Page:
The two locomotives for the past couple of years, Japan and Germany, have both slowed noticeably of late, with Japan arguably already entering a growth pause or recession. A combination of tight Japanese monetary policy, higher costs of capital, over-built inventories and the bursting of the "bubble economy" that has sent real estate values plummeting is the primary cause. Still, it will probably be a Japanese-style recession-GNP may stagnate, but not actually turn negative.
In Germany, a strange twist is emerging. The western portion seems to be taking a breather after events of the past year, with higher interest rates taking their toll on the construction and interest-sensitive sectors, and weak growth in the rest of Europe hurting exports. But the eastern portion should soon be touching bottom.
Construction there is surging and the need to improve roads and infrastructure, like the telephone system, will keep demand high. With strong German companies steadily rationalizing factories in the east, 1992 should see quite a turnaround there. At a minimum, the pervasive pessimism about the east is decreasing. Of course, the financial drain on the German treasury will continue for years to come.
The rest of the European and United States economies are still bogged down. Most monthly indicators for the United Kingdom, France and italy are more positive than negative now, but none can yet claim to have clearly escaped from the doldrums. Canada, after enduring the longest and deepest recession of the G7 (Group of seven) countries, posted strong positive GNP growth in the second quarter of 1991. But the Canadian economy is still dependent on the U.S. recovery for sustained progress.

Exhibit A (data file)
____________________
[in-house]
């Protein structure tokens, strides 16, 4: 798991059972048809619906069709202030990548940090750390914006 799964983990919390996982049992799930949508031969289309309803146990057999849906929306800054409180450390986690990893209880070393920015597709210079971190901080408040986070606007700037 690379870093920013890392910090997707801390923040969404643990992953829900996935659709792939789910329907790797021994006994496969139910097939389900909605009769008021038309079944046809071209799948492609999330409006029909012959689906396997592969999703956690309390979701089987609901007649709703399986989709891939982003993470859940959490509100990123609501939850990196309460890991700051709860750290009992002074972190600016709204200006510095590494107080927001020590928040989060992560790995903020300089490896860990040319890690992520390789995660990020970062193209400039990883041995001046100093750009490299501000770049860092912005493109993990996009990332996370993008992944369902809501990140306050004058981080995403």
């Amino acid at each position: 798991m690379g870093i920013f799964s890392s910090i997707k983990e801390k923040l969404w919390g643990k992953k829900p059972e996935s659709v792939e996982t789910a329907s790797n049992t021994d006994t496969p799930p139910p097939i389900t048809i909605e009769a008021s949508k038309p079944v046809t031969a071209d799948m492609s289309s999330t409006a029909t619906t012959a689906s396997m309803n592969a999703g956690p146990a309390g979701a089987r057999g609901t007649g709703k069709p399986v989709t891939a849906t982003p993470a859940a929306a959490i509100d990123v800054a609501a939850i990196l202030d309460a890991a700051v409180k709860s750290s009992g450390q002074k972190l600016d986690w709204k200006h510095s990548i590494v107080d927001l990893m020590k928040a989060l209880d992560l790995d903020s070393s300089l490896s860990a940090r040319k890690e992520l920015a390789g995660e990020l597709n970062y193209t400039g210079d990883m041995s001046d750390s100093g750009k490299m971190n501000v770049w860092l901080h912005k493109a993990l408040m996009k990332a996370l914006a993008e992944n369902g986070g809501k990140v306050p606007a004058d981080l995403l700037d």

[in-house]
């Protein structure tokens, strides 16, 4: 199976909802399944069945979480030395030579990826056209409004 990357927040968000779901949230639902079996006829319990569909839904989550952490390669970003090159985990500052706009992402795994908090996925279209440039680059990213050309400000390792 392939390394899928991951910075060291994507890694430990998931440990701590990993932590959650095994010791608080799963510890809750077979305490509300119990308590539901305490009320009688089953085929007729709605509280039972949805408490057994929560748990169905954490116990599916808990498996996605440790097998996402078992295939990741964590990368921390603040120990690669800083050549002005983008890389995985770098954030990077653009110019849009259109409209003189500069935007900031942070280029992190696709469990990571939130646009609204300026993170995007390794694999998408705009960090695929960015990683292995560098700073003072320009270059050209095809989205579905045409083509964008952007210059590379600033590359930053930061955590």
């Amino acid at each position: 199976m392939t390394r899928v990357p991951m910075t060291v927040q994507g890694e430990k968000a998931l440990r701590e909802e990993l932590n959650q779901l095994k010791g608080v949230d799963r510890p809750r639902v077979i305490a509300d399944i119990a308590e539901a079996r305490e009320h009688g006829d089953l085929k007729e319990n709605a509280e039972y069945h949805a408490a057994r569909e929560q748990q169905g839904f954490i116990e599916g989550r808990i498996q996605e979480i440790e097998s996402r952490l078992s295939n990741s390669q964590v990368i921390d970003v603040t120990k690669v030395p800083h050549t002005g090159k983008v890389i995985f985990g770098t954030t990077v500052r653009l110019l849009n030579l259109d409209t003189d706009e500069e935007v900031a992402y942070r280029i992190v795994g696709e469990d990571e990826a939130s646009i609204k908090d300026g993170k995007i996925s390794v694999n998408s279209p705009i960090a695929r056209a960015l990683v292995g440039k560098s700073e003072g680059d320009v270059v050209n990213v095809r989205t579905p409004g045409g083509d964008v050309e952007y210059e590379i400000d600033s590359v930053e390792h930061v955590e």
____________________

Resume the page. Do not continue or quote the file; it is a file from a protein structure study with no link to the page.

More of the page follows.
Elsewhere, East Asia is holding its own. Growth is generally off a few percentage points because of slowing domestic investment, surging imports and tightening monetary policy aimed at cooling inflation. And some parts of Latin America are posting decent gains as privatization spurs activity. A large question mark continues to hang over the former socialist countries of Eastern Europe and the Soviet Union.
For most metalcasters, 1992 will show an upturn in sales and general improvement relative to 1991 results. This will occur largely because of the wider economy's projected real GNP growth. As is normally the case, growth will be uneven among the various markets, therefore some markets and metals will show stronger gains than others.
Overall, demand for metal castings was off 9.6% in 1991. This negative growth had and will continue to have a severe impact on foundry closings. However, 1992 looks brighter. Overall growth for the year should be close to 3.6%, with most of the growth coming toward the latter quarters of the year. in general, demand will not reach the levels it did in 1990 but it is moving in the right direction.